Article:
ASHES TO ASH'S IDEA
Irish indie band Ash have backtracked on plans to abandon releasing albums. Steve Beauchampé, who reckons reports of the demise of the LP album are somewhat premature, isn’t at all surprised.
Video did not kill the radio star, as Chris Moyles’ accountant or Ken Bruce’s bank manager can testify. It didn’t kill cinema either, home taping did not kill music and none of us have ever seen a paperless office.
Technology changes the way we work, rest and play, but the claims made for it are often overblown and less fundamental than predicted. And so it is with the long playing album. I’ve read repeatedly over the last few years that the idea of musicians offering for sale a collection of their recent work as a single entity will soon be as outdated as 8-track cartridges, Betamax video tape or fax machines.
Yet to date, of artists who might be described as being other than at the margins of public consciousness, only Irish band Ash have eschewed the album format - until last week! Following the release of their Twilight Of The Innocents album in 2007, the band announced that henceforth they would produce only singles (or at least individual tracks), primarily available for download. But earlier this month Ash announced that following a year-long programme of releasing internet only singles - a process they are just beginning - the best of them would be made available on an LP album.
Now there may be certain artists and specific genres who have never released albums and don’t plan to start now, but I’m unaware of them (though admittedly my knowledge of dance music, where 12in vinyl singles remain a potent format, is virtually nil). However, amongst western rock, pop, jazz, soul and classical culture - to name just a few genres - the album remains the format of choice for an artist to get their music out. How it’s accessed - whether via the fast dwindling number of record stores or other physical retail outlets, purchased Online and posted to your home, downloaded (even if selectively) from websites legal or illegal, swapped, ripped or borrowed - matters not, fact is that the album remains at the core of the both the musical production and listening experience, even if we skip or shuffle the tracks.
And there’s every indication that it will be so for a long time yet. Because it’s a wonderful format. If the single offers us a chapter or short story then the album is the whole book, a body of work that says “this is where I/we were at, with these musicians and this producer and in this creative space at this specific time.”
Then there’s the commercial imperitives. Take away the album and you take away a major route to publicity. An album brings reviews, interviews, requests for live sessions. If you’ve got a new album to play tracks from (or even your ‘Best Of’ compilation to promote), Jools may book you for Later, Radio 1, 6 Music or Kerrang may get you in for a 30-minute feature. But they generally won’t if your new material consists of a couple of digitised singles, not when everyone else in an ultra-competitive market is offering something more substantial.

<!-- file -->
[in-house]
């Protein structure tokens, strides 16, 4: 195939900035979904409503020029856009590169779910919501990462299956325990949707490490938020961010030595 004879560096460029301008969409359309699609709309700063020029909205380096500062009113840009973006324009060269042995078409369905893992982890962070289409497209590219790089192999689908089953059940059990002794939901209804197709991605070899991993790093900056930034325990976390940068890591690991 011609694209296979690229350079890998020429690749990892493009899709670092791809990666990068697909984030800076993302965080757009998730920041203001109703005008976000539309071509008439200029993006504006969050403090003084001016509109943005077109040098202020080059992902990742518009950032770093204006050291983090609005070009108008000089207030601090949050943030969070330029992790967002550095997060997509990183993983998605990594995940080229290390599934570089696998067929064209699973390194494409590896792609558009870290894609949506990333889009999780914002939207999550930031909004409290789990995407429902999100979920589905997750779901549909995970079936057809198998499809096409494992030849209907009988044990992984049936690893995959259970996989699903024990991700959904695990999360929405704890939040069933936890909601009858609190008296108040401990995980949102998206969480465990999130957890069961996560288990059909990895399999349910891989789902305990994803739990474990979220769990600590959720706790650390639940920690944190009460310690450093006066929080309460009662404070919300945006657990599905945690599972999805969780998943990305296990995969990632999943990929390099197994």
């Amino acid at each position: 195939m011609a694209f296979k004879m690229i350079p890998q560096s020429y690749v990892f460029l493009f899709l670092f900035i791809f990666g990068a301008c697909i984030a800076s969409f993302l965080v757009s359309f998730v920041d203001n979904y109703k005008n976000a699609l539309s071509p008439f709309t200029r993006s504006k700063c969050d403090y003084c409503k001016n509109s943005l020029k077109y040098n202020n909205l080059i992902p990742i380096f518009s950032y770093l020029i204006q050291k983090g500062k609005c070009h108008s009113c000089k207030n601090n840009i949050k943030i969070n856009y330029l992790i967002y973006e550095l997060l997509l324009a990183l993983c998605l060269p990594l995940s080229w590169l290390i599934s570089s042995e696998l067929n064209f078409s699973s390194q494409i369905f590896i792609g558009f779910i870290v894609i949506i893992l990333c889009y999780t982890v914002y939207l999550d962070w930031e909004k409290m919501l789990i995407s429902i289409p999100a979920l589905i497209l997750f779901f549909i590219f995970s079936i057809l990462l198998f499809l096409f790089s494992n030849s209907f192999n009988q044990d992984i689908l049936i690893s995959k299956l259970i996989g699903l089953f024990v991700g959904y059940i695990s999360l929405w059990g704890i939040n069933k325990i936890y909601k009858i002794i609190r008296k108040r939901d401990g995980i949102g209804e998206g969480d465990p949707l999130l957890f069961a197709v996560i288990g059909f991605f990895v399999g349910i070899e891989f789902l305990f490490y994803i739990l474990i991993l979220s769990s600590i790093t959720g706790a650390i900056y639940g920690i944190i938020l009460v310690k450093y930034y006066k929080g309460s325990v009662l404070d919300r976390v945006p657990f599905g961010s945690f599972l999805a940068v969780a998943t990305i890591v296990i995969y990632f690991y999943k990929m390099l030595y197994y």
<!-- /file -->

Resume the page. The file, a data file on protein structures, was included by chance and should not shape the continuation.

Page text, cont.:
And if you’ve no album to have reviewed by the wide range of magazines, newspapers and websites that undertake such tasks, if you’ve no physical product that can be seen, held and passed around (even if it’s a downloaded copy with poorly printed artwork and liner notes), then you may well not get noticed, discussed, argued over, and your hard work may go largely to waste.
The internet provides artists with the chance as never before to offer stand alone tracks, remixes, session or live numbers. It’s fantastic! Fans have never had it so good, as a staggering variety of musicians offer a wider selection of work than ever before - be it long deleted obscurities, unreleased alternate takes or vintage live shows captured by some enthusiast in the crowd with a hand held mic.
Yet the excitement and the anticipation of a new album - a whacking great collection of new material no less - just can’t be matched by the trickling out of tracks new or old over a period of months (the modern day equivalent of acquiring singles and EPs but devoid of the fun of going to the record store and showing your friends the actual artefact).
And album sales, in all their technological guises, are holding up pretty well. They may have peaked, but until somebody devises a more efficient, comprehensive and satisfying way of showcasing where the collective artistic capabilities of a musician, or group of musicians, are at a particular point, the album will continue to form a significant part of how most of us will experience, relate and celebrate the work of our favourite artists - and the mechanism by which those artists will convey that work to us.
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Today's edition of The Stirrer edited by Steve Beauchampé
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